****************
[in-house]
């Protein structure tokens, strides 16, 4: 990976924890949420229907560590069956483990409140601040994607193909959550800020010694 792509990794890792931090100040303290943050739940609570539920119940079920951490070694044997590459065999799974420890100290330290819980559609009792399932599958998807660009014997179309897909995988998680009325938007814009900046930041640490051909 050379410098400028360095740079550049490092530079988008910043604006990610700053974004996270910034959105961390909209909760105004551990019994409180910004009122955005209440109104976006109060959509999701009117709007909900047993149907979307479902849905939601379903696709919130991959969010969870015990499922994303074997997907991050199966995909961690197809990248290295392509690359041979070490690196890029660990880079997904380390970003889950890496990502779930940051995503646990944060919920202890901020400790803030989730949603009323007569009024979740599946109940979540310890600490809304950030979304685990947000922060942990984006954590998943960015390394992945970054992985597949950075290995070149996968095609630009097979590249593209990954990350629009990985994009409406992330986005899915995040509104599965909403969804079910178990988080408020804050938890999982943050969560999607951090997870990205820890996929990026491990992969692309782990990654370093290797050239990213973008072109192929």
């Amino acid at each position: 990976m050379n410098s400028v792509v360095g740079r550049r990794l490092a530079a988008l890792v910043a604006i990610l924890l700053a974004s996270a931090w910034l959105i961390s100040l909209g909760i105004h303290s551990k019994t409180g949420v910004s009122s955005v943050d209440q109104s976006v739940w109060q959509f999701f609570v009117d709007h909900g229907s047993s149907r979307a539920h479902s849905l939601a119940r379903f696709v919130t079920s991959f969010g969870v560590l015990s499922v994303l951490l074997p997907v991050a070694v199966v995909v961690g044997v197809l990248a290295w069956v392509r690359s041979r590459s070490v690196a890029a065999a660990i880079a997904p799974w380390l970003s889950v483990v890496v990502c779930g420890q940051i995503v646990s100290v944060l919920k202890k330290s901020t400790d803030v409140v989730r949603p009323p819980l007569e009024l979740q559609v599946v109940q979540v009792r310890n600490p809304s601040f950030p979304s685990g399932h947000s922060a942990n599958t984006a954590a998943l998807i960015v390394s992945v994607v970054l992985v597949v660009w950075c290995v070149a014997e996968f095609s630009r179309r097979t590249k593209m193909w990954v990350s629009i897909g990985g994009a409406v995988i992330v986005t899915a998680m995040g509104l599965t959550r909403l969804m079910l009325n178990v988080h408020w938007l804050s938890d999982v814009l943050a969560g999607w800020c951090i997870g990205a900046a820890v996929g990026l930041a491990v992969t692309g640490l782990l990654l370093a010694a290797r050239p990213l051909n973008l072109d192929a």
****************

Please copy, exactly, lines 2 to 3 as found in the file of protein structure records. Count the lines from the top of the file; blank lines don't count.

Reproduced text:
């Protein structure tokens, strides 16, 4: 990976924890949420229907560590069956483990409140601040994607193909959550800020010694 792509990794890792931090100040303290943050739940609570539920119940079920951490070694044997590459065999799974420890100290330290819980559609009792399932599958998807660009014997179309897909995988998680009325938007814009900046930041640490051909 050379410098400028360095740079550049490092530079988008910043604006990610700053974004996270910034959105961390909209909760105004551990019994409180910004009122955005209440109104976006109060959509999701009117709007909900047993149907979307479902849905939601379903696709919130991959969010969870015990499922994303074997997907991050199966995909961690197809990248290295392509690359041979070490690196890029660990880079997904380390970003889950890496990502779930940051995503646990944060919920202890901020400790803030989730949603009323007569009024979740599946109940979540310890600490809304950030979304685990947000922060942990984006954590998943960015390394992945970054992985597949950075290995070149996968095609630009097979590249593209990954990350629009990985994009409406992330986005899915995040509104599965909403969804079910178990988080408020804050938890999982943050969560999607951090997870990205820890996929990026491990992969692309782990990654370093290797050239990213973008072109192929």
């Amino acid at each position: 990976m050379n410098s400028v792509v360095g740079r550049r990794l490092a530079a988008l890792v910043a604006i990610l924890l700053a974004s996270a931090w910034l959105i961390s100040l909209g909760i105004h303290s551990k019994t409180g949420v910004s009122s955005v943050d209440q109104s976006v739940w109060q959509f999701f609570v009117d709007h909900g229907s047993s149907r979307a539920h479902s849905l939601a119940r379903f696709v919130t079920s991959f969010g969870v560590l015990s499922v994303l951490l074997p997907v991050a070694v199966v995909v961690g044997v197809l990248a290295w069956v392509r690359s041979r590459s070490v690196a890029a065999a660990i880079a997904p799974w380390l970003s889950v483990v890496v990502c779930g420890q940051i995503v646990s100290v944060l919920k202890k330290s901020t400790d803030v409140v989730r949603p009323p819980l007569e009024l979740q559609v599946v109940q979540v009792r310890n600490p809304s601040f950030p979304s685990g399932h947000s922060a942990n599958t984006a954590a998943l998807i960015v390394s992945v994607v970054l992985v597949v660009w950075c290995v070149a014997e996968f095609s630009r179309r097979t590249k593209m193909w990954v990350s629009i897909g990985g994009a409406v995988i992330v986005t899915a998680m995040g509104l599965t959550r909403l969804m079910l009325n178990v988080h408020w938007l804050s938890d999982v814009l943050a969560g999607w800020c951090i997870g990205a900046a820890v996929g990026l930041a491990v992969t692309g640490l782990l990654l370093a010694a290797r050239p990213l051909n973008l072109d192929a």